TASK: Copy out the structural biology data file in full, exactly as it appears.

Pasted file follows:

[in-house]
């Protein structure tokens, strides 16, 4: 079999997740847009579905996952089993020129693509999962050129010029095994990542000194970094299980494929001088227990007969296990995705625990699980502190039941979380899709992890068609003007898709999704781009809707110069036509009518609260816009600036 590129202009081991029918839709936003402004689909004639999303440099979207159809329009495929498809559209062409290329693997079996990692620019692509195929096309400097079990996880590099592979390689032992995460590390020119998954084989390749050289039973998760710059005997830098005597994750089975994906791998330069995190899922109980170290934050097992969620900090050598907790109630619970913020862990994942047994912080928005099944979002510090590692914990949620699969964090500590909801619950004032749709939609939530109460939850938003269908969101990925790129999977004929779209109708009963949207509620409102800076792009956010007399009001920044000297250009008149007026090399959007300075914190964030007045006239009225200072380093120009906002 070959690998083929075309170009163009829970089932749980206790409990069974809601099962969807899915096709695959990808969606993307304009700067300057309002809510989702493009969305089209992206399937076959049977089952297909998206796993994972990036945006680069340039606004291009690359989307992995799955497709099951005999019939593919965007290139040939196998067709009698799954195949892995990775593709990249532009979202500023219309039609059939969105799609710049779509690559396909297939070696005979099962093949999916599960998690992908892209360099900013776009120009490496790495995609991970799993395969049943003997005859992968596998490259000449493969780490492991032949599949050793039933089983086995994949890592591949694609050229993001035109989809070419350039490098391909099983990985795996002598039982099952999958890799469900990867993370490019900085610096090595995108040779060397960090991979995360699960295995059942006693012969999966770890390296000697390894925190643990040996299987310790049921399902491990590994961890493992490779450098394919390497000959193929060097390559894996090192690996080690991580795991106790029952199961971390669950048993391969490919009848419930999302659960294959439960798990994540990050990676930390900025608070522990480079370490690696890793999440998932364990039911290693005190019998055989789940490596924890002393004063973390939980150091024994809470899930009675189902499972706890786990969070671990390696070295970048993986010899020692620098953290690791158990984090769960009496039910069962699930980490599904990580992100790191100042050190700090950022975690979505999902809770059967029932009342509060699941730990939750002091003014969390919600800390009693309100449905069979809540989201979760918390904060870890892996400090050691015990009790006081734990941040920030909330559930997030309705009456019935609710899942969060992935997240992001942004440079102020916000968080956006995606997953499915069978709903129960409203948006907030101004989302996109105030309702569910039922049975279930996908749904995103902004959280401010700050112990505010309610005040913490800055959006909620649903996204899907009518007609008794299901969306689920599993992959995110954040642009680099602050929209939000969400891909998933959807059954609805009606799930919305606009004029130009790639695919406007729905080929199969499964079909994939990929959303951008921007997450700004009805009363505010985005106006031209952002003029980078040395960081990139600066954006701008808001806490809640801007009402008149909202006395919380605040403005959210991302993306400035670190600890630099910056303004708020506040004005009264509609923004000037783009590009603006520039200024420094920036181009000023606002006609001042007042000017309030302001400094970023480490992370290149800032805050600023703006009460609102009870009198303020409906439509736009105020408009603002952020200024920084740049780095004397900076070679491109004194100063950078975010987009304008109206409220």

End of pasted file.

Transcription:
[in-house]
């Protein structure tokens, strides 16, 4: 079999997740847009579905996952089993020129693509999962050129010029095994990542000194970094299980494929001088227990007969296990995705625990699980502190039941979380899709992890068609003007898709999704781009809707110069036509009518609260816009600036 590129202009081991029918839709936003402004689909004639999303440099979207159809329009495929498809559209062409290329693997079996990692620019692509195929096309400097079990996880590099592979390689032992995460590390020119998954084989390749050289039973998760710059005997830098005597994750089975994906791998330069995190899922109980170290934050097992969620900090050598907790109630619970913020862990994942047994912080928005099944979002510090590692914990949620699969964090500590909801619950004032749709939609939530109460939850938003269908969101990925790129999977004929779209109708009963949207509620409102800076792009956010007399009001920044000297250009008149007026090399959007300075914190964030007045006239009225200072380093120009906002 070959690998083929075309170009163009829970089932749980206790409990069974809601099962969807899915096709695959990808969606993307304009700067300057309002809510989702493009969305089209992206399937076959049977089952297909998206796993994972990036945006680069340039606004291009690359989307992995799955497709099951005999019939593919965007290139040939196998067709009698799954195949892995990775593709990249532009979202500023219309039609059939969105799609710049779509690559396909297939070696005979099962093949999916599960998690992908892209360099900013776009120009490496790495995609991970799993395969049943003997005859992968596998490259000449493969780490492991032949599949050793039933089983086995994949890592591949694609050229993001035109989809070419350039490098391909099983990985795996002598039982099952999958890799469900990867993370490019900085610096090595995108040779060397960090991979995360699960295995059942006693012969999966770890390296000697390894925190643990040996299987310790049921399902491990590994961890493992490779450098394919390497000959193929060097390559894996090192690996080690991580795991106790029952199961971390669950048993391969490919009848419930999302659960294959439960798990994540990050990676930390900025608070522990480079370490690696890793999440998932364990039911290693005190019998055989789940490596924890002393004063973390939980150091024994809470899930009675189902499972706890786990969070671990390696070295970048993986010899020692620098953290690791158990984090769960009496039910069962699930980490599904990580992100790191100042050190700090950022975690979505999902809770059967029932009342509060699941730990939750002091003014969390919600800390009693309100449905069979809540989201979760918390904060870890892996400090050691015990009790006081734990941040920030909330559930997030309705009456019935609710899942969060992935997240992001942004440079102020916000968080956006995606997953499915069978709903129960409203948006907030101004989302996109105030309702569910039922049975279930996908749904995103902004959280401010700050112990505010309610005040913490800055959006909620649903996204899907009518007609008794299901969306689920599993992959995110954040642009680099602050929209939000969400891909998933959807059954609805009606799930919305606009004029130009790639695919406007729905080929199969499964079909994939990929959303951008921007997450700004009805009363505010985005106006031209952002003029980078040395960081990139600066954006701008808001806490809640801007009402008149909202006395919380605040403005959210991302993306400035670190600890630099910056303004708020506040004005009264509609923004000037783009590009603006520039200024420094920036181009000023606002006609001042007042000017309030302001400094970023480490992370290149800032805050600023703006009460609102009870009198303020409906439509736009105020408009603002952020200024920084740049780095004397900076070679491109004194100063950078975010987009304008109206409220």